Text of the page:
By BRENDAN McGAIR
A little of this, a little of that …
The leaders currently in place at the University of Rhode Island did not hire Jim Baron, who on Sunday was relieved of his head coaching duties with two years left on his contract. School president David Dooley and athletic director Thorr Bjorn were years away from taking their respective jobs at Rhody when Baron was lured away from St. Bonaventure in 2001.
We know some of the facts surrounding Baron’s dismissal. He never once took the Rams to the NCAA Tournament in his 11 seasons in Kingston. He endured a miserable 2011-12 season that featured plenty of losses on the court and a number of distractions away from it.
Still, there’s one reason that for the most part has been swept under the rug, one that probably contributed to the conclusion Dooley and Bjorn ultimately drew: Baron was not their guy.
Had Baron been hired by Dooley and Bjorn and endured the nightmarish season he just went through, maybe the powers-that-be would have considered bringing the coach back for the 2012-13 season. Alas, Baron’s dismissal demonstrates that Dooley and Bjorn feel the time has come to head in a new direction, one completely devoid of ties to those people in place when Baron took over at URI.
(As an aside, Robert L. Carothers was the president at Rhode Island with Ron Petro holding the AD title when the university in 2001 decided to end the charade that was Jerry DeGregorio’s embarrassing two-year tenure.)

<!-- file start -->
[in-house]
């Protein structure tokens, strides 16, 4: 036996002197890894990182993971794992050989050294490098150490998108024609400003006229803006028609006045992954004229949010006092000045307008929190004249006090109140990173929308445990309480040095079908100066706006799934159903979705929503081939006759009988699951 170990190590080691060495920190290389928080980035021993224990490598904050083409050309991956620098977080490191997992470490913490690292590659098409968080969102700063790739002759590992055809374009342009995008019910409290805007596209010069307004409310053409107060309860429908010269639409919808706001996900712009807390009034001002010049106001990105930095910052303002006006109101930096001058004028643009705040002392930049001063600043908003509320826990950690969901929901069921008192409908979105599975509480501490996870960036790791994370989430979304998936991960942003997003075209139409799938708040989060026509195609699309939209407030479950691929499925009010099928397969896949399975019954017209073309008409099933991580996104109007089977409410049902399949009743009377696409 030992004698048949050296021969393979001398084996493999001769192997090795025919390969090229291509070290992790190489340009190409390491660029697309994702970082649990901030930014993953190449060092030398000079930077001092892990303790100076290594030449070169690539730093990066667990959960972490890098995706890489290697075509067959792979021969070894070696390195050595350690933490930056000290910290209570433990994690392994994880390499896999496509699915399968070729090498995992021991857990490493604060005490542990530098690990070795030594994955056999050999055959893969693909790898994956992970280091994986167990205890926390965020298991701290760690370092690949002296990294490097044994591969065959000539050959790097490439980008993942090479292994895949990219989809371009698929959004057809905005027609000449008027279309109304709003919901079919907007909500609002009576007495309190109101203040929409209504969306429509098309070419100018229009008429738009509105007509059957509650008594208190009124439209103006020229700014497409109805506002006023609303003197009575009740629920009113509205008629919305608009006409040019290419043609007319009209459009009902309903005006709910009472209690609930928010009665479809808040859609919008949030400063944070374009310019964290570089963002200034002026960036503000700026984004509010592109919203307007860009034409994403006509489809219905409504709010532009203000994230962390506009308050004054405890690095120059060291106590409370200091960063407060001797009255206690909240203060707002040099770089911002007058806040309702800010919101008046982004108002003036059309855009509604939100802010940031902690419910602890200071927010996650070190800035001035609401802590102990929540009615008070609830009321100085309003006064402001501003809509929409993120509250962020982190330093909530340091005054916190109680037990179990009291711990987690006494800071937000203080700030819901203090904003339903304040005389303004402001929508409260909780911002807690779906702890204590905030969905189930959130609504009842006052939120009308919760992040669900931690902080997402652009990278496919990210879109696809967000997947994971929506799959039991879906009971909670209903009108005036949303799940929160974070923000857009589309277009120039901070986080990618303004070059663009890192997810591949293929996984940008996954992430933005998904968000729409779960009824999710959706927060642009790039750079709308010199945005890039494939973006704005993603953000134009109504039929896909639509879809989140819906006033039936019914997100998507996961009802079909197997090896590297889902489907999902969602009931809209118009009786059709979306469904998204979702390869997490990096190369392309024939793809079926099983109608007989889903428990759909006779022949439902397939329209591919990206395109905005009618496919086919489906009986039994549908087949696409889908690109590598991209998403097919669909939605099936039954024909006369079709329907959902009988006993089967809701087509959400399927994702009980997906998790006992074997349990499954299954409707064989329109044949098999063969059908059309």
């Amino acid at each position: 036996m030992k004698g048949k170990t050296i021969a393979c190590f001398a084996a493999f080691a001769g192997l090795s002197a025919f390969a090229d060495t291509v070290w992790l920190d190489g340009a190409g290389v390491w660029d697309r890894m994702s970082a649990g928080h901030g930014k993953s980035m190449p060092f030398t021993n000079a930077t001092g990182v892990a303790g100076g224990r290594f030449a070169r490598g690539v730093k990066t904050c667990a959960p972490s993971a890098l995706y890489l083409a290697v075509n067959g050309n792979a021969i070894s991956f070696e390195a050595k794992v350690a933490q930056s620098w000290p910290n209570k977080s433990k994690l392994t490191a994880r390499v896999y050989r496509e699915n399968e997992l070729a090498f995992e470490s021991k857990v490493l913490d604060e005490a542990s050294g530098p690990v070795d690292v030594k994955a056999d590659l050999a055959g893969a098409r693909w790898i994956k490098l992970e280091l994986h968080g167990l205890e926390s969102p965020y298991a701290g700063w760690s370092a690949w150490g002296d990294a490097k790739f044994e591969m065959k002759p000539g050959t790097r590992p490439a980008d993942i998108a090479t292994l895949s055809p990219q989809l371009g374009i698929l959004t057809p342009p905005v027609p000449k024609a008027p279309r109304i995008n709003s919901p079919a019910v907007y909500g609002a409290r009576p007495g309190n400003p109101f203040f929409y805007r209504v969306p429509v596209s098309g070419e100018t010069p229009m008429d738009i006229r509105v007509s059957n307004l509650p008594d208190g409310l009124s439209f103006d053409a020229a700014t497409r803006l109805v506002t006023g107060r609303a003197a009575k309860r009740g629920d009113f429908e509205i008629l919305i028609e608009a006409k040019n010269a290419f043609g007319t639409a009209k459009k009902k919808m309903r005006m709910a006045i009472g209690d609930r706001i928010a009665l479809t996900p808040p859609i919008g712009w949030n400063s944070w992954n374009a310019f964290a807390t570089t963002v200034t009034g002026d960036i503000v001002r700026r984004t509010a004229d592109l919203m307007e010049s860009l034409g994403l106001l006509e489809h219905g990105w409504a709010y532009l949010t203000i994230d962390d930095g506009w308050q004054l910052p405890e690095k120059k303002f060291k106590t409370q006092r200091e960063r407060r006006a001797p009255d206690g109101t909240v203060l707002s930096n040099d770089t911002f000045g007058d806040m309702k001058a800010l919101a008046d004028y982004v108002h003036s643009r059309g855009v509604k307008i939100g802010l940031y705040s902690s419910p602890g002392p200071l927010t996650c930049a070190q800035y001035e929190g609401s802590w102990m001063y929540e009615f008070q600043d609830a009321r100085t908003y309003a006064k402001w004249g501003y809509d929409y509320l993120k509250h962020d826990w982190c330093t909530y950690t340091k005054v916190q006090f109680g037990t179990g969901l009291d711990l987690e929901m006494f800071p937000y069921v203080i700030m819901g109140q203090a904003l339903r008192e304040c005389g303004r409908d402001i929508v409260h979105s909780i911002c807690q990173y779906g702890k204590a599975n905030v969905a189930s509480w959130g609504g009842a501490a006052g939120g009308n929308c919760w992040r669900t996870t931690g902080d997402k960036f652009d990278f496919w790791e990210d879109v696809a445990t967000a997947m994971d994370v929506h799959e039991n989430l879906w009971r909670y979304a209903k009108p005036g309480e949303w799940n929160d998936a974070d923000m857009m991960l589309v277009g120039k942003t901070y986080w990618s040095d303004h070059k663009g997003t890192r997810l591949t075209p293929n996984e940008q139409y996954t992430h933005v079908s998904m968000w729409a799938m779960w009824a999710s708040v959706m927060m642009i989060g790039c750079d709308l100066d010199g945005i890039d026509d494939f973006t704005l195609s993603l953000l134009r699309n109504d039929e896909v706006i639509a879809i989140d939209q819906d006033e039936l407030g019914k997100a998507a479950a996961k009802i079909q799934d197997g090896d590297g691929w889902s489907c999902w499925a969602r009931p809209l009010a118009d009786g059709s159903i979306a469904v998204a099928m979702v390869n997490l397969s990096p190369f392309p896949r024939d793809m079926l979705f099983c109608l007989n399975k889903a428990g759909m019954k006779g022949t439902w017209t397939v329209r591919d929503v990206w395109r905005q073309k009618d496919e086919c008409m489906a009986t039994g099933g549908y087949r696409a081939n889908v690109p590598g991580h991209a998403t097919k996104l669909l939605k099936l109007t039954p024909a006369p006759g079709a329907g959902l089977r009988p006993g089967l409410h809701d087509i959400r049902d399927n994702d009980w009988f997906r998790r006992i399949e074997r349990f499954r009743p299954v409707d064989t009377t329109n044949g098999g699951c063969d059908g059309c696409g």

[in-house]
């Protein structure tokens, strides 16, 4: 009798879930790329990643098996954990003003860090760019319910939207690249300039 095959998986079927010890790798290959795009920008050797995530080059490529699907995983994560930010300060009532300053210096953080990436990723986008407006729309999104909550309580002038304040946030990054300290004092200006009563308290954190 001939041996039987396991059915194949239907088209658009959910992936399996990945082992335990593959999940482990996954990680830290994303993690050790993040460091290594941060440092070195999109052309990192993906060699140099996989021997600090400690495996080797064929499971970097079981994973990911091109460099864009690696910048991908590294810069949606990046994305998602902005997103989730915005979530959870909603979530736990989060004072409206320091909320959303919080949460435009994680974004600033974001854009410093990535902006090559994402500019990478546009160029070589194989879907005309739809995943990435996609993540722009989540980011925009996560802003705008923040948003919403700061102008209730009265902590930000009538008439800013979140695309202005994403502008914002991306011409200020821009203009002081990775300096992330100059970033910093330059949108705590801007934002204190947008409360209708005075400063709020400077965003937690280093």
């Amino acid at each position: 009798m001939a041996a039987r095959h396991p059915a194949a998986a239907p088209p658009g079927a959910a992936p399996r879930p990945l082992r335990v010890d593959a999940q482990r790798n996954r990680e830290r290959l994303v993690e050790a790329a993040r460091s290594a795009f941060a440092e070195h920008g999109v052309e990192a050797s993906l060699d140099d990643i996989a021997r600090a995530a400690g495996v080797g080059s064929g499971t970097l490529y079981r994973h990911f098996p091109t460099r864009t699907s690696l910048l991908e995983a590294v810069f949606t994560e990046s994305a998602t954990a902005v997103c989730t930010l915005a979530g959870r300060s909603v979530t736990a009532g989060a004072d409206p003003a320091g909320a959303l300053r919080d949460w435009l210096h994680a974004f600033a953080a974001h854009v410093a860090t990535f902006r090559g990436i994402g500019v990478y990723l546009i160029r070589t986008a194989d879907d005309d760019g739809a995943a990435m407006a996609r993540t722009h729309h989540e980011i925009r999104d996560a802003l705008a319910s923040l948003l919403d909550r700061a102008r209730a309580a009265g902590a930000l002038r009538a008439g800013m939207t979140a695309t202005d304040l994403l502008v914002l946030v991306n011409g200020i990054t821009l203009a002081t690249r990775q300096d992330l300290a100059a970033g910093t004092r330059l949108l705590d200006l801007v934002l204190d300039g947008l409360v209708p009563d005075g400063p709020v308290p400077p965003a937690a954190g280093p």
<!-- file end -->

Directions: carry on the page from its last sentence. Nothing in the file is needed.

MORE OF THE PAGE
Now Bjorn and Dooley get the chance to hire “their” guy and place “their” stamp on the school’s most visible coaching position. If recent history tells us anything, such importance cannot be underscored.
Providence College athletic director Bob Driscoll stood by Tim Welsh for five seasons before Welsh was fired in March 2008. In a similar case at Rhody with Bjorn and Baron, Driscoll inherited Welsh. With Welsh out the of picture, Driscoll at long last could go after a head coach in which he would have a strong say in just who that person was.
Granted Driscoll’s decision to hire Keno Davis didn’t pan out. His redo, however, has been a lesson in forgiving and forgetting with Ed Cooley seeking to take the Friar program places that it hasn’t been in quite a number of years.
The athletic director/head coach partnership is not all that different than what happens along the political scene. There’s bound to be turnover in personnel whenever a new politician takes office. People with definite ties to the previous administration see the handwriting on the wall, knowing their days are numbered due to the outgoing politician they’re affiliated with.
Baron and Bjorn were able to co-exist for five seasons. With Baron now gone, Bjorn is officially on the clock with the search to find the next Rhody head coach – his guy – now in front of him.
Sunday saw Pawtucket’s Rakim Sanders come through in a major way. All the senior did in Fairfield’s 85-75 win against top-seed Iona in the semifinals of the MAAC Tournament was score 26 points and grab 12 rebounds. Fairfield will now face Loyola (Md.) Monday night in Springfield, Mass. with a spot in the NCAA Tournament hanging in the balance.
Woonsocket native Mike Akinrola saw his career at Rhode Island College come to an end Saturday night in the second round of the NCAA Div. III Men’s Basketball Tournament with the Anchormen bowing to the College of Staten Island, 77-67. Akrinola finished with 23 points and six rebounds, a performance that head coach Bob Walsh grew to expect from his player, especially during his last two seasons.
Akrinola attended Sunday’s Woonsocket-Westerly girls’ basketball playoff game at RIC in support of head coach Goerge Coderre with whom he has a close relationship.